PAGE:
Lukashenka’s prime rivals Viktar Babaryka, Valery Tsepkala and Sviatlana Tsikhanouskaya, on the other hand, enjoy unprecedented support from the Belarusian public. Babaryka scores above 50% in the same independent surveys and has collected 435,000 signatures in his support with the help of the second largest initiative group (after Lukashenka). This is significantly more than the 100,000 signatures required for registering as a presidential candidate and more than any other democratic candidate has previously managed to collect. In fact, even Lukashenka himself collected less signatures in 1994 and 2001, until he started to present over one million every election since 2006 – a figure comparable to how many Vladimir Putin usually collects in Russia. Tsepkala and Tsikhanouskaya score from 10% to 20% in the surveys and have collected around 220,000 and 150,000 signatures, respectively. This is particularly striking given the small size of their initiative groups.
Not surprisingly, this situation has played on Lukashenka’s nerves. The real campaign has not even started yet and the candidates have not been officially (not)registered, but they are already facing repressions – something previously unseen even in Belarus. The initiative group of Sviatlana Tsikhanouskaya’s husband, popular YouTube blogger Siarhei Tsikhanouski – who initially planned to run for president – was denied registration. And Siarhei himself was imprisoned in connection with what Amnesty International considers a politically motivated case.
Viktar Babaryka, the former head of one the country’s largest banks, has also found himself in the middle of a criminal case concerning money laundering, tax evasion and bribery. He and his son Eduard (who is head of his father’s initiative group) are now in detention as the investigation continues. Babyrka’s team could not therefore submit all 435,000 signatures to the electoral committees as Viktar and Eduard themselves had to present some of them. Yet even out of the 361,654 signatures that reached the committees, around 200,000 were deemed invalid (again, something unseen in the recent history of Belarusian elections). This still leaves more than enough signatures for Babaryka to be registered as a candidate, but given that the number of signatures are not the sole requirement, this does not guarantee it. Vitally though, the invalidation of signatures stirs up public dissatisfaction, as people’s voices are essentially being ignored.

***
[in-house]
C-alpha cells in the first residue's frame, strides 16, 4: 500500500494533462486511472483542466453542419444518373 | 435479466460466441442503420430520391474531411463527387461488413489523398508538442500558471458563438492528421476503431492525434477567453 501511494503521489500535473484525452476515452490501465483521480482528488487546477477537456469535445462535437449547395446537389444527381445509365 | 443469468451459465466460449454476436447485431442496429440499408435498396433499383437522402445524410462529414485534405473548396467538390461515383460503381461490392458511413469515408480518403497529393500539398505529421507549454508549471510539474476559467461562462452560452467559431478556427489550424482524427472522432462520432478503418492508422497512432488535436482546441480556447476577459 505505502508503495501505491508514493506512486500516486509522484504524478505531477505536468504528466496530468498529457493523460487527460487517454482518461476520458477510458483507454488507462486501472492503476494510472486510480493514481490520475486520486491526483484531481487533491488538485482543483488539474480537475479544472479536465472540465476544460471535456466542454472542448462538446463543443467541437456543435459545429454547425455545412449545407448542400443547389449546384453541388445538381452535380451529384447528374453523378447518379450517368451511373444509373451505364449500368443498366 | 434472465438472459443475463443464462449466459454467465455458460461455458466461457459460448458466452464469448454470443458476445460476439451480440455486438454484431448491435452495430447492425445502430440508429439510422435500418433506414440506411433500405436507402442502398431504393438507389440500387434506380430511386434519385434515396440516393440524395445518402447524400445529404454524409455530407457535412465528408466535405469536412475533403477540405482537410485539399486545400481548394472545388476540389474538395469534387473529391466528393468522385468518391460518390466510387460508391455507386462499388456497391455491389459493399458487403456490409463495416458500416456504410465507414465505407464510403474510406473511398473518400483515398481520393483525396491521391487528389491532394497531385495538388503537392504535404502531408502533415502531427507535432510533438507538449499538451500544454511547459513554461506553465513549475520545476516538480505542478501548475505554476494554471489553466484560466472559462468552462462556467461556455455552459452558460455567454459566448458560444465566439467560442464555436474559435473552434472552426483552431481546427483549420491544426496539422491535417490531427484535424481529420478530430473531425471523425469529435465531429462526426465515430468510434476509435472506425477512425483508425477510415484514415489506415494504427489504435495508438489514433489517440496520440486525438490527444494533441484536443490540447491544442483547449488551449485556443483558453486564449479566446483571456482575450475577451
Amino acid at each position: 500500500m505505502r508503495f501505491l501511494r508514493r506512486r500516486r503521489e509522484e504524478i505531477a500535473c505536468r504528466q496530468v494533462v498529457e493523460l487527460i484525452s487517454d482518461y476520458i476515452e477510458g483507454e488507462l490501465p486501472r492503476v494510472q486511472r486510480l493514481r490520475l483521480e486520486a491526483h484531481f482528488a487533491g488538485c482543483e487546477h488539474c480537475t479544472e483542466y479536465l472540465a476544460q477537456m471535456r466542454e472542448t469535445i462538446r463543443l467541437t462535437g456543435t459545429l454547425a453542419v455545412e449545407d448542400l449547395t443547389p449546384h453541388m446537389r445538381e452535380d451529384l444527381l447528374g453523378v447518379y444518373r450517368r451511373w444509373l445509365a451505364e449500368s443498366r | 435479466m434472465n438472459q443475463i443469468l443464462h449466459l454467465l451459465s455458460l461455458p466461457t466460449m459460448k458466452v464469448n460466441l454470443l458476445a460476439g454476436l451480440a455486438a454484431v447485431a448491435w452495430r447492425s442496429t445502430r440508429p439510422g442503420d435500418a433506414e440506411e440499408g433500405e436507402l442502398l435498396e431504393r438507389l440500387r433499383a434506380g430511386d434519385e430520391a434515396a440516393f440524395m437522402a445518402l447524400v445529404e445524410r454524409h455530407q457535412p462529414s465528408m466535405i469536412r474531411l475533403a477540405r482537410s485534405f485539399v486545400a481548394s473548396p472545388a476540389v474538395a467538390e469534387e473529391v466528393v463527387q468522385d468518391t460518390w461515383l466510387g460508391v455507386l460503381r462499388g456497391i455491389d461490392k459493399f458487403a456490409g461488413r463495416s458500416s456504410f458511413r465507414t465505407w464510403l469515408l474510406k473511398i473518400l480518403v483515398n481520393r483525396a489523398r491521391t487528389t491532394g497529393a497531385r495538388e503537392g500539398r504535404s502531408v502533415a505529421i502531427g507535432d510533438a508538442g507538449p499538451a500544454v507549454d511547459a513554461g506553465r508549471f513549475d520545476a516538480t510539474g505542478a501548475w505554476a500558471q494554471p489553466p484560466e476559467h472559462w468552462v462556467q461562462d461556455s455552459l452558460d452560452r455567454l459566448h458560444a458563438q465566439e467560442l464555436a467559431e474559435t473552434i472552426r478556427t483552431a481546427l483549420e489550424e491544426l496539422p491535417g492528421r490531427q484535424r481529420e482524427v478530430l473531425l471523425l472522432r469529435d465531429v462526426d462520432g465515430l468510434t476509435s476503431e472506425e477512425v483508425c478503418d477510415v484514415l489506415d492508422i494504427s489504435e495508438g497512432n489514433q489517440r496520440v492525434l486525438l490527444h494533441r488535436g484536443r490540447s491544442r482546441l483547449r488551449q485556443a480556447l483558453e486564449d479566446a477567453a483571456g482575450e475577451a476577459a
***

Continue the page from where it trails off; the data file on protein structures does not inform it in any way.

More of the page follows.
Valery Tsepkala has submitted 160,000 signatures, but more than half of them have been deemed invalid too. Unlike Babaryka, this leaves Tsepkala virtually no chance of registration – appealing decisions of the electoral committees is notoriously fruitless. Further, Belarusian law enforcement has initiated an inspection of Tsepkala’s affairs after accusations emerged of financial irregularities over a high-profile IT incubator in Minsk.
In addition to the pressure put on potential presidential candidates, more than 600 citizens – including political activists, bloggers, members of the initiative groups and participants of legal pickets – have received administrative arrests or fines, or have become subjects in criminal prosecutions. According to Viasna human rights centre, there are currently 22 political prisoners in Belarus – one of the highest numbers in the state’s history.